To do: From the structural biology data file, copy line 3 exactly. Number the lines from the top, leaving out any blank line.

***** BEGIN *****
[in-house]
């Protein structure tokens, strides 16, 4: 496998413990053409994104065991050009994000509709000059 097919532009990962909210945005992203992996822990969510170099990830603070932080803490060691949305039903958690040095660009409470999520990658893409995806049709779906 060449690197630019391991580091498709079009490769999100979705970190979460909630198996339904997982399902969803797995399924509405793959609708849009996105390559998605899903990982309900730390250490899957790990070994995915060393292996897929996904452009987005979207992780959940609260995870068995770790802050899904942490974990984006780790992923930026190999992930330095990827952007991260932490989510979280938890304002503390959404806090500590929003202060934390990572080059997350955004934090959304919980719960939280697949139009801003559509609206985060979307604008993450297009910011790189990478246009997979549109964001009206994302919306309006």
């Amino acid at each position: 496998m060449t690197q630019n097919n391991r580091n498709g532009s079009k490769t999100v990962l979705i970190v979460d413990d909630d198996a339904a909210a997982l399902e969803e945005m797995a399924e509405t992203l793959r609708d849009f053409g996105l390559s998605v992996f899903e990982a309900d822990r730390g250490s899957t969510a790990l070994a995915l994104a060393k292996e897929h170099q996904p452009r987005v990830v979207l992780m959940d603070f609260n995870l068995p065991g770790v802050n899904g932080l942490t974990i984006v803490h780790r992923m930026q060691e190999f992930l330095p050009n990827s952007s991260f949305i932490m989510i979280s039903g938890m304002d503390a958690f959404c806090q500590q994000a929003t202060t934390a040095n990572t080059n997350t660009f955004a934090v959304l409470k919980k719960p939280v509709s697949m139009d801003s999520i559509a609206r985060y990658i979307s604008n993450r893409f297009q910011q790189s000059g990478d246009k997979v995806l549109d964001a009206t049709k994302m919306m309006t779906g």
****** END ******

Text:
């Amino acid at each position: 496998m060449t690197q630019n097919n391991r580091n498709g532009s079009k490769t999100v990962l979705i970190v979460d413990d909630d198996a339904a909210a997982l399902e969803e945005m797995a399924e509405t992203l793959r609708d849009f053409g996105l390559s998605v992996f899903e990982a309900d822990r730390g250490s899957t969510a790990l070994a995915l994104a060393k292996e897929h170099q996904p452009r987005v990830v979207l992780m959940d603070f609260n995870l068995p065991g770790v802050n899904g932080l942490t974990i984006v803490h780790r992923m930026q060691e190999f992930l330095p050009n990827s952007s991260f949305i932490m989510i979280s039903g938890m304002d503390a958690f959404c806090q500590q994000a929003t202060t934390a040095n990572t080059n997350t660009f955004a934090v959304l409470k919980k719960p939280v509709s697949m139009d801003s999520i559509a609206r985060y990658i979307s604008n993450r893409f297009q910011q790189s000059g990478d246009k997979v995806l549109d964001a009206t049709k994302m919306m309006t779906g």